After 10 years of sitting dormant and derelict, a once-iconic resort off the central Queensland coast has been demolished.
Great Keppel Island’s resort was famous for its slogan “Get Wrecked On Keppel” in the 1980s and 1990s.
It was bought by Sydney-based company Tower Holdings in 2006 and the developer shut its doors two years later.
It has been sitting empty ever since.
In 2012, the company had a masterplan approved to turn it into a $600 million development complete with golf courses, shops, accommodation, casino and a marina.
But after stoushes with the state government over casino licences and deadline lapses, as of this year the company had so far not turned a sod.
Company searches for new resort partner
In May, it put the land on the market and has been looking for a partner to build a new resort.
Today State Member for Keppel Brittany Lauga would not give a formal deadline for when this would happen.
Mrs Lauga said she expected Tower to have an investor or partner by March.
“We don’t want an investor to just come in and sit on this for years. We want to see action,” she said.
To comply with the terms of its 99-year lease, the company has now demolished 12 buildings on the 160-hectare site, moving 12 tonnes of asbestos back to the mainland.
Mrs Lauga described the demolition as a major milestone for the redevelopment of the southern Great Barrier Reef island.
The resort’s dormant state has been a cause of concern and protest for locals in the region.
Tower Holdings has a suite of leases with the Queensland government across Great Keppel Island, but it is the 162-hectare land holding – encompassing what was the resort, marina and associated approvals to develop it further – listed for sale.
“The resort redevelopment is fully approved and ready to go and Tower – in finding an investment partner – will need to seek the approval of the state government in order to progress with any type of transfer of the leases,” Mrs Lauga said.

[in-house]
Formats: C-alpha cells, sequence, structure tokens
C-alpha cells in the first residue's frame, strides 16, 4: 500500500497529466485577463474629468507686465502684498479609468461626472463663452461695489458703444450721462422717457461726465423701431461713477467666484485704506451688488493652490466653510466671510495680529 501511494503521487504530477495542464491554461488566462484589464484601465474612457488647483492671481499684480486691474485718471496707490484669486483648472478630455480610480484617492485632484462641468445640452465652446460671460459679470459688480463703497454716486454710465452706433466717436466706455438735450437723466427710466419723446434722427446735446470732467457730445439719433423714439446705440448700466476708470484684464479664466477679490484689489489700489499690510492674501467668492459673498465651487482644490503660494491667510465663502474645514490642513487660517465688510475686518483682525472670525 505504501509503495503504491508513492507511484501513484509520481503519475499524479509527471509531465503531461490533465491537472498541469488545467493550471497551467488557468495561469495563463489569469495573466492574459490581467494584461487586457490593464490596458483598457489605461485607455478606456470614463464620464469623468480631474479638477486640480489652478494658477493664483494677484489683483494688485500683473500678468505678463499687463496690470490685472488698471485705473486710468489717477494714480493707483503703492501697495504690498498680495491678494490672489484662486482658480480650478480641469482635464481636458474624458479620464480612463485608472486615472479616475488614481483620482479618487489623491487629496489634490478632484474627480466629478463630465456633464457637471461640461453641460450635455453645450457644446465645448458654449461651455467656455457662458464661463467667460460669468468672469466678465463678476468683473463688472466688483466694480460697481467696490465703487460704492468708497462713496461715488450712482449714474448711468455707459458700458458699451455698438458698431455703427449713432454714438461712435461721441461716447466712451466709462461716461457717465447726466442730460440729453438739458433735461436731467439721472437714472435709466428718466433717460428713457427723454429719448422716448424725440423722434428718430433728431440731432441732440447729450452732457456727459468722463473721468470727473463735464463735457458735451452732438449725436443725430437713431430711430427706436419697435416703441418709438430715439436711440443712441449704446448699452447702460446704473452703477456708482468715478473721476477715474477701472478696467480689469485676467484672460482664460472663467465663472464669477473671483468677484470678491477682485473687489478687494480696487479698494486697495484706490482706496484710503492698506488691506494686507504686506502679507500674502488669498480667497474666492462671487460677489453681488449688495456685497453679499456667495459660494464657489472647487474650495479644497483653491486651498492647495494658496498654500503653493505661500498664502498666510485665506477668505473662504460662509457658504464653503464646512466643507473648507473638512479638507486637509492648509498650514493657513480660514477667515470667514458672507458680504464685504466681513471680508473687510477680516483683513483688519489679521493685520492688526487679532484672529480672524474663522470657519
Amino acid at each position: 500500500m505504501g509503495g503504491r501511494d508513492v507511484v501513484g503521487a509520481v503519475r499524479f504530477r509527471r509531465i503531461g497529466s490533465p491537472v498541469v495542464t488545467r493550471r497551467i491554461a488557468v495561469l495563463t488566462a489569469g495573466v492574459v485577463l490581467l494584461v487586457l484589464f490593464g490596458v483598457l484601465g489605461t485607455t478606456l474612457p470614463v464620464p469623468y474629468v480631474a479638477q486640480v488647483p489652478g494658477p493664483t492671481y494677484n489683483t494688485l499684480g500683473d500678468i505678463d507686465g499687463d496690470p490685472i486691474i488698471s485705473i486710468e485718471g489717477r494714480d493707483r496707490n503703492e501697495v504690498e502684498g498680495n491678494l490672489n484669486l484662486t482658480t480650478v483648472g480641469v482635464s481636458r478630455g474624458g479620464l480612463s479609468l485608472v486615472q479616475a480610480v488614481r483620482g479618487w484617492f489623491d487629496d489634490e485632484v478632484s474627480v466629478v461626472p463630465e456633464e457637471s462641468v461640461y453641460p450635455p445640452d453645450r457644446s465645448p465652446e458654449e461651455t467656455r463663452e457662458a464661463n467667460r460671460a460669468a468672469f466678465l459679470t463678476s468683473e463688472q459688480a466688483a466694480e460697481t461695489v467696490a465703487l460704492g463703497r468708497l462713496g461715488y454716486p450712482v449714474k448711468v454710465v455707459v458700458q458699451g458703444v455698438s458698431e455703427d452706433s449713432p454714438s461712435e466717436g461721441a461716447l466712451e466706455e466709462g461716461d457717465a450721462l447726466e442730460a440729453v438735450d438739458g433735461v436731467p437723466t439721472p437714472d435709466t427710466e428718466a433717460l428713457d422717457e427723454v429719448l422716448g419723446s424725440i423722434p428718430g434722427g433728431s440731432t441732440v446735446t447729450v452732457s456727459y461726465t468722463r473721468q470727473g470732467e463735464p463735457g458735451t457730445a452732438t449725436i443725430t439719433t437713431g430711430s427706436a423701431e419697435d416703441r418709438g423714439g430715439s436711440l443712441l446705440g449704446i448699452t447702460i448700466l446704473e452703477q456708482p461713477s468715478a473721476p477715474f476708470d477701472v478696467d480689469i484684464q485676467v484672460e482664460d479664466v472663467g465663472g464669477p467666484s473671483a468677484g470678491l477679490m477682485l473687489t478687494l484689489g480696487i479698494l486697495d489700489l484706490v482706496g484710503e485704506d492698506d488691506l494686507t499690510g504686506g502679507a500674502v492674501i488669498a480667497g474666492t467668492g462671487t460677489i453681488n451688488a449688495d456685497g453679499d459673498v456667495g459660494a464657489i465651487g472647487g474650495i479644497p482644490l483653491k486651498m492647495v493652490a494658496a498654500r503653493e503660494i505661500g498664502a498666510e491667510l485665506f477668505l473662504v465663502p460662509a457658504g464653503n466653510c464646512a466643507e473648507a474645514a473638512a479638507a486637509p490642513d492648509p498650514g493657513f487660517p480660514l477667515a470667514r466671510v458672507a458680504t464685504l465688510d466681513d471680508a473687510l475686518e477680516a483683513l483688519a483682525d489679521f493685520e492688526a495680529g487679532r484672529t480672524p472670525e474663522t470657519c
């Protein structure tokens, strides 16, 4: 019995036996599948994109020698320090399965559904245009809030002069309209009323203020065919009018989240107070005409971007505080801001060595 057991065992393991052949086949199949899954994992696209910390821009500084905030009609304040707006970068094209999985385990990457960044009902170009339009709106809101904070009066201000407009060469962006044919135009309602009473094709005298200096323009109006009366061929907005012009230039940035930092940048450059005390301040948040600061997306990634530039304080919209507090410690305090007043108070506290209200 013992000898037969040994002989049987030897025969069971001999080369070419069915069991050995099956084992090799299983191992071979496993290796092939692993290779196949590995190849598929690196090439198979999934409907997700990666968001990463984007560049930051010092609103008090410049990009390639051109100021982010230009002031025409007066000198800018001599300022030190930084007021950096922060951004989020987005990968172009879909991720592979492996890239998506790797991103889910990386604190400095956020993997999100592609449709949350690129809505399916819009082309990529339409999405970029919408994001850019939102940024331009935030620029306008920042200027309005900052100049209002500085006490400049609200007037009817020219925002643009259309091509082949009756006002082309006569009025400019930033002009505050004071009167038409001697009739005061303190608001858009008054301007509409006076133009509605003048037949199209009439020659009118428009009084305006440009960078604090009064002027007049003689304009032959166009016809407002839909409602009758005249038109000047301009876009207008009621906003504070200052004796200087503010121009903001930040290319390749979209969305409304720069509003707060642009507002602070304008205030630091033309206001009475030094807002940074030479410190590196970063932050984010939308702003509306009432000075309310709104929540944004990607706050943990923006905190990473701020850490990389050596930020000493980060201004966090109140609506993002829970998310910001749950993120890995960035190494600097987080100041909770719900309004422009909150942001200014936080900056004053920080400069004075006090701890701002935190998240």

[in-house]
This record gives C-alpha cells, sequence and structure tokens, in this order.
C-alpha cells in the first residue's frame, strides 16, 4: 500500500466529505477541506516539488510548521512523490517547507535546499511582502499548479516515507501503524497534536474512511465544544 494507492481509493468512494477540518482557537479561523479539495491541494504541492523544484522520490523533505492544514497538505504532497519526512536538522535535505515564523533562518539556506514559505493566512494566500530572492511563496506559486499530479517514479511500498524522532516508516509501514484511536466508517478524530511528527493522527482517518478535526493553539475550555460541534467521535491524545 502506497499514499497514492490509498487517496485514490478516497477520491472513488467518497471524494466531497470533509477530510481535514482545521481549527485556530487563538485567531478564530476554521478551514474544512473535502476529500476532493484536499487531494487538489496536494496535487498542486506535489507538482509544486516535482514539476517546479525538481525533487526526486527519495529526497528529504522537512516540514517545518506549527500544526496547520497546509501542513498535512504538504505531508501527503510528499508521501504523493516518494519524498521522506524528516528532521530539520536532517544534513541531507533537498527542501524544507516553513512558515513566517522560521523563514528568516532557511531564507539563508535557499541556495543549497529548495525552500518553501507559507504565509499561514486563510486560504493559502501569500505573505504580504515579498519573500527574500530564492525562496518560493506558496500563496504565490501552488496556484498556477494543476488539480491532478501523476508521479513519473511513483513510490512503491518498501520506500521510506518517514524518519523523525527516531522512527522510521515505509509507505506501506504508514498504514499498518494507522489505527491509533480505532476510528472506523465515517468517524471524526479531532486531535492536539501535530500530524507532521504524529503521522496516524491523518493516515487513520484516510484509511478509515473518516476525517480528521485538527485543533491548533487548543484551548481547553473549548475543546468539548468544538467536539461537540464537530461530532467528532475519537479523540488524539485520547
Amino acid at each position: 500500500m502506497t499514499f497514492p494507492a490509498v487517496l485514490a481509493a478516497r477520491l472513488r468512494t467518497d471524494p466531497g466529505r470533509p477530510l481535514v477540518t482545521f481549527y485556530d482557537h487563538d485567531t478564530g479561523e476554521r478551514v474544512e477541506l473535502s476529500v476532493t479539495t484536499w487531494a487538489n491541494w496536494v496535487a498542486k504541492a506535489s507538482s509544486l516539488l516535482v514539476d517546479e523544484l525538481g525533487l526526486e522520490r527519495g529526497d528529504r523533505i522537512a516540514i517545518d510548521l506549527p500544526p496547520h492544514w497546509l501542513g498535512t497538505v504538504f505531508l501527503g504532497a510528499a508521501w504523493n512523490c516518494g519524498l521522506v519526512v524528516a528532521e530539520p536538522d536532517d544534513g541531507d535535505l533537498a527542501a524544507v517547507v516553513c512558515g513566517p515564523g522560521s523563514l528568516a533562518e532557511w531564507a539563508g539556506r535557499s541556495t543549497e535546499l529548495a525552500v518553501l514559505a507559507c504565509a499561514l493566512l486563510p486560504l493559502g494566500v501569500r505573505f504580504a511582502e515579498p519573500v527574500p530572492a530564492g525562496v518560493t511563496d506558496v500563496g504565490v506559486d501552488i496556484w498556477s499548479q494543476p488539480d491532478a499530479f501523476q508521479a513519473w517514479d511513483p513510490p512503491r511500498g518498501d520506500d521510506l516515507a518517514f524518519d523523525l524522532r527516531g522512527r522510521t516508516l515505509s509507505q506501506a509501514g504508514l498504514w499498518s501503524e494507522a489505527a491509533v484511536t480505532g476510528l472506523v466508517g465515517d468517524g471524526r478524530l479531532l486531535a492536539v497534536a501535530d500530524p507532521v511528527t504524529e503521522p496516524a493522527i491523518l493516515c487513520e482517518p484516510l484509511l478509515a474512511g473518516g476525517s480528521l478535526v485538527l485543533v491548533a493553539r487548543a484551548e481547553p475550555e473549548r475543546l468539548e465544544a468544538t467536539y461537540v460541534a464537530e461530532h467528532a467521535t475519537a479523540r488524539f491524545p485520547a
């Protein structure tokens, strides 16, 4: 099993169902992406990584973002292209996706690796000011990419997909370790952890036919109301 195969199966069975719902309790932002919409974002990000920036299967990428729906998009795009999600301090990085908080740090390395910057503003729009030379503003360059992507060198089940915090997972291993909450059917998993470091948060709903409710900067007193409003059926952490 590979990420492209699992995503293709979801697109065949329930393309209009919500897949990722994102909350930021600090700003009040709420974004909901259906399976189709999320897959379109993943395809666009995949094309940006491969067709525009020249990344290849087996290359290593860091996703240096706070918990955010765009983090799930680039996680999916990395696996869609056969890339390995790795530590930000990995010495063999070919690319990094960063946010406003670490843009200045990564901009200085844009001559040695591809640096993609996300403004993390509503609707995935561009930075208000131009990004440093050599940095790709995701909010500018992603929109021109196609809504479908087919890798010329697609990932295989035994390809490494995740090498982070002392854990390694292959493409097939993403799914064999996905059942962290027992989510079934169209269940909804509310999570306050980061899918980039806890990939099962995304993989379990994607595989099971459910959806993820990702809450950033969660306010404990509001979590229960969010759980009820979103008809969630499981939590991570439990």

“But that might not be what happens.
“Tower is in the process of finding a partner and what that ends up looking up really depends on Tower.”
‘Logistical challenges’ for demolition
Andrew Brown, a project manager from CQG Consulting that has been surpervising the project, said the demolition had come with its challenges.
“It’s not a bad place to work, but it does have its logistical challenges with barges and just getting equipment up the beach,” Mr Brown said.
“There’s a limit as to what you can get off a barge and move across the sand.”
Because of that, work was done at a small scale and stopped at a slab level rather than digging underground.
About 12 tonnes of asbestos was removed and 40 to 50 skips were filled with rubbish.
Some buildings have been demolished down to the foundations, but others remain.
Consultants have said they could be of use during the construction period to house site offices or worker accommodation.
Traditional owners consulted
There were also cultural considerations, with a burial site belonging to traditional owners, the Woppaburra people, nearby.
“We had some representatives of the traditional owners that came over in the early stages before we started and I think it was every Friday they would come over, have a walk around and have a look and see what was happening,” Mr Brown said.
“I guess the risks for this project were quite low in terms of cultural heritage given that we’re not disturbing the land.”
Most of the site remains an eyesore.
Sales agents say they are still in negotiations with four potential buyers, with an expected price tag of about $25 million.